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HPE revenue boosted by digitisation drive

Company says it has experienced strong growth thanks to demand accelerating during the pandemic

Strong order growth drove the third quarter for Hewlett Packard Enterprise (HPE), the company said in its latest quarterly filing. 

“We delivered a very impressive Q3 performance, marked by strong order growth, expanded margins and record free cashflow,” said Antonio Neri, president and CEO of HPE. “I am pleased to see how our differentiated portfolio is resonating with the market, and our edge-to-cloud strategy is driving improved momentum across our businesses.”

Neri added: “The impacts of the pandemic continue to accelerate the shift we predicted years ago to an edge-centric, cloud-enabled and data-driven world. Now, more than ever, companies need secure connectivity, faster insights from data, and a cloud experience everywhere. We expect those trends to continue.”

According to the transcript of the earnings call, posted on the Seeking Alpha financial blogging site, Neri believes the company has benefited from demand for digital transformation. “Digital transformation is no longer a priority, but a strategic imperative,” he said. “To help our customers transform their businesses and be future-ready today, we have been focused on doubling down in key areas that are resonating strongly in the market. We had a record number of orders in both our Intelligent Edge business and high-performance computed and mission-critical solutions business.”

Neri said that because of “strong demand and execution”, HPE’s Intelligent Edge and HPC business made up nearly 25% of the company’s total revenue.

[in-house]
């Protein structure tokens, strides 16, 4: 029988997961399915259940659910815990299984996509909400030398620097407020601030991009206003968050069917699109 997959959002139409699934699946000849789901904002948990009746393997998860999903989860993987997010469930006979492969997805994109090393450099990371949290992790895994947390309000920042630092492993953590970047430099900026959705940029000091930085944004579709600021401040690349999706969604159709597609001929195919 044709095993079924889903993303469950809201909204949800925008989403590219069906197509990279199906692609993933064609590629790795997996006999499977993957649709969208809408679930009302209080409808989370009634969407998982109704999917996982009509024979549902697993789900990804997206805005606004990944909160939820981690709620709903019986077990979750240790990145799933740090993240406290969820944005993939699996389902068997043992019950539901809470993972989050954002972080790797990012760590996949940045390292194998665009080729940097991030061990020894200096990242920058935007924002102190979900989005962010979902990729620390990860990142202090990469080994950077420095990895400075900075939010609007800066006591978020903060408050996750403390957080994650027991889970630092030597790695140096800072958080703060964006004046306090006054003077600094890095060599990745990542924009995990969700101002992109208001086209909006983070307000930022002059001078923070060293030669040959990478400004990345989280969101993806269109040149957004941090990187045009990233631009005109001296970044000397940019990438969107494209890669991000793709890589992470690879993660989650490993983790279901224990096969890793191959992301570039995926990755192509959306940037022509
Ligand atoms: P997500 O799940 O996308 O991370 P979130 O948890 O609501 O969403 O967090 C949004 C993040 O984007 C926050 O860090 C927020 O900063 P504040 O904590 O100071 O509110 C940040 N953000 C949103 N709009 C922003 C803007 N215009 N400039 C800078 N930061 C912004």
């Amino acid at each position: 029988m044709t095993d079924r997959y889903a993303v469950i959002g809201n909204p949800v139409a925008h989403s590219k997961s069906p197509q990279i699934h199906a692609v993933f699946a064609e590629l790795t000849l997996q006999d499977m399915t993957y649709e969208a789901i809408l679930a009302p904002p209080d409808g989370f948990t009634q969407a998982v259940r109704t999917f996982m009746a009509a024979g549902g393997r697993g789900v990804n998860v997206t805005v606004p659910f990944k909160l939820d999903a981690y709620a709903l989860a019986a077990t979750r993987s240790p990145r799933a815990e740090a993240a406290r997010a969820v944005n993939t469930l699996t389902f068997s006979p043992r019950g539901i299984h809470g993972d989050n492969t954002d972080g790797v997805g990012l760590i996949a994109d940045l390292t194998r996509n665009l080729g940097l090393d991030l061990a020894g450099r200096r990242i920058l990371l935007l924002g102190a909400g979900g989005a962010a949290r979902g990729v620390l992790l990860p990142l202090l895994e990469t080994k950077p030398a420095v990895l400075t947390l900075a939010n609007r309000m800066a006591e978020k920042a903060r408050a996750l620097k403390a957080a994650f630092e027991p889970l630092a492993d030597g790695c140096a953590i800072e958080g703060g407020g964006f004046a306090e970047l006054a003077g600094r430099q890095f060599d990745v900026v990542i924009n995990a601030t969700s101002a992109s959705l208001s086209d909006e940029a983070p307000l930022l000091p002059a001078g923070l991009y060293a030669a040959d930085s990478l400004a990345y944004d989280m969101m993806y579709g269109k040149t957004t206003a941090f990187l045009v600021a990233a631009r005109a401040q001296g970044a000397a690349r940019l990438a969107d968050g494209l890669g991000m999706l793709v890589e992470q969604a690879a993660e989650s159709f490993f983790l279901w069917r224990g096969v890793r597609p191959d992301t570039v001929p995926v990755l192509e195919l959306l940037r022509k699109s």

He added that exponential growth in data, along with artificial intelligence and big data analytics, drove demand for high-performance computing and mission-critical capabilities.

The company recently announced a $2bn, 10-year deal with the US National Security Agency. When asked how revenue would be recognised, Neri said: “I think it will be definitely recognised over time. There will be periods that will be a little bit lumpier because of the infrastructure, but the one thing you need to understand about this deal is it’s not just about selling infrastructure and consumer-as-a-service through HPE.

“GreenLake is the true as-a-service model and management at the same time. We are operating the whole environment.” This is very different from a traditional IT contract, he added.

During the earnings call, HPE was questioned about increases in the average unit price (AUP) of its products. “AUP was up to mid to high single-digits quarter on quarter, reflecting pass-through of commodity costs and richer configurations,” said Tarek Robbiati, enterprise vice-president and CFO at HPE. “As always, configurations that are richer play a big role in the AUP.”

However, Robbiati acknowledged that due to the constrained supply environment, HPE needed to manage pricing of products across its Compute business. Given that HPE reported flat growth in terms of units shipped within its Compute business, Robbiati said: “We still see scope for continuous gross margin improvement across the board and in Compute as well.”

Read more about GreenLake

  • HPE will buy Zerto for $374m and use its continuous data protection capabilities to bring disaster recovery, backup and data migration offerings to the GreenLake portfolio.
  • Sportswear business Salomon turns to HPE for flexible storage and computer infrastructure to run virtualised and containerised workloads.

Read more on Infrastructure-as-a-Service (IaaS)

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